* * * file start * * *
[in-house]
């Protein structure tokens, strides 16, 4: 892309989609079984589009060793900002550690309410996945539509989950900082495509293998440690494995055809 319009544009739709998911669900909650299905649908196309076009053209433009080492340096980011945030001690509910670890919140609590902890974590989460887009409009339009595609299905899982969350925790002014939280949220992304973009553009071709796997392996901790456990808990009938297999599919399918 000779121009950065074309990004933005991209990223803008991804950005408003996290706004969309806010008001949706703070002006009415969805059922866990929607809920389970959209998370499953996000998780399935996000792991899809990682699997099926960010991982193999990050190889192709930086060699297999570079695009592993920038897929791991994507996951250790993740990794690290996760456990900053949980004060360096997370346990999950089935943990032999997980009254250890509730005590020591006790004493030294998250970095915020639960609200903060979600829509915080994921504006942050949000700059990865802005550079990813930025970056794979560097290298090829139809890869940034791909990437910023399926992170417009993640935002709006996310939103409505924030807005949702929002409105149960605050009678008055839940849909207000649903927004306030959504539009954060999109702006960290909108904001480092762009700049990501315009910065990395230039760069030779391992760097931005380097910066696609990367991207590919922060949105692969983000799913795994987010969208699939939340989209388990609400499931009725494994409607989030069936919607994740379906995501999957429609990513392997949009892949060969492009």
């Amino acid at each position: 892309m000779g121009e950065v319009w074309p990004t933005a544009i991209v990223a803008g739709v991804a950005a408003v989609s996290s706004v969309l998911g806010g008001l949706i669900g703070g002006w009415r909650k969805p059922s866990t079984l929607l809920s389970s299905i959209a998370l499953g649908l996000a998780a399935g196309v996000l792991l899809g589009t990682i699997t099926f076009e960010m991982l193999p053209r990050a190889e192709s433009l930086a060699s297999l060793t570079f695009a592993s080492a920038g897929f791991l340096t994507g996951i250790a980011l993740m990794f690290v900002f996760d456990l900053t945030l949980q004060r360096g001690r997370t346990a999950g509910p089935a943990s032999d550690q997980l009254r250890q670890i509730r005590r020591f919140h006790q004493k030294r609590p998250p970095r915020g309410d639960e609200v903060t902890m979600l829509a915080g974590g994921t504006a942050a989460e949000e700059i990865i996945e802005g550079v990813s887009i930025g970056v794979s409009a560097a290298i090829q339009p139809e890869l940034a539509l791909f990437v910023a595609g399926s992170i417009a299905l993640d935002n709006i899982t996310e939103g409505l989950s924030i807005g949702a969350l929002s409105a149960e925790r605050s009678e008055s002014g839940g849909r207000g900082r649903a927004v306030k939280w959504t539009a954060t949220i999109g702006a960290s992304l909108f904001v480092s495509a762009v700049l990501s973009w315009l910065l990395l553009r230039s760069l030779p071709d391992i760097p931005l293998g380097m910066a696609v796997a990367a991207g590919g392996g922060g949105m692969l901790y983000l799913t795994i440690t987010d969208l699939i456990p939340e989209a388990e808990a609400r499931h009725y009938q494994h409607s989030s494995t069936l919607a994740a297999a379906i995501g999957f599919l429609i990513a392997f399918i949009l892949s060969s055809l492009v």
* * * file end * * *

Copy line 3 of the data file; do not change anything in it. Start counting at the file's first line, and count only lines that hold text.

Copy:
């Amino acid at each position: 892309m000779g121009e950065v319009w074309p990004t933005a544009i991209v990223a803008g739709v991804a950005a408003v989609s996290s706004v969309l998911g806010g008001l949706i669900g703070g002006w009415r909650k969805p059922s866990t079984l929607l809920s389970s299905i959209a998370l499953g649908l996000a998780a399935g196309v996000l792991l899809g589009t990682i699997t099926f076009e960010m991982l193999p053209r990050a190889e192709s433009l930086a060699s297999l060793t570079f695009a592993s080492a920038g897929f791991l340096t994507g996951i250790a980011l993740m990794f690290v900002f996760d456990l900053t945030l949980q004060r360096g001690r997370t346990a999950g509910p089935a943990s032999d550690q997980l009254r250890q670890i509730r005590r020591f919140h006790q004493k030294r609590p998250p970095r915020g309410d639960e609200v903060t902890m979600l829509a915080g974590g994921t504006a942050a989460e949000e700059i990865i996945e802005g550079v990813s887009i930025g970056v794979s409009a560097a290298i090829q339009p139809e890869l940034a539509l791909f990437v910023a595609g399926s992170i417009a299905l993640d935002n709006i899982t996310e939103g409505l989950s924030i807005g949702a969350l929002s409105a149960e925790r605050s009678e008055s002014g839940g849909r207000g900082r649903a927004v306030k939280w959504t539009a954060t949220i999109g702006a960290s992304l909108f904001v480092s495509a762009v700049l990501s973009w315009l910065l990395l553009r230039s760069l030779p071709d391992i760097p931005l293998g380097m910066a696609v796997a990367a991207g590919g392996g922060g949105m692969l901790y983000l799913t795994i440690t987010d969208l699939i456990p939340e989209a388990e808990a609400r499931h009725y009938q494994h409607s989030s494995t069936l919607a994740a297999a379906i995501g999957f599919l429609i990513a392997f399918i949009l892949s060969s055809l492009v």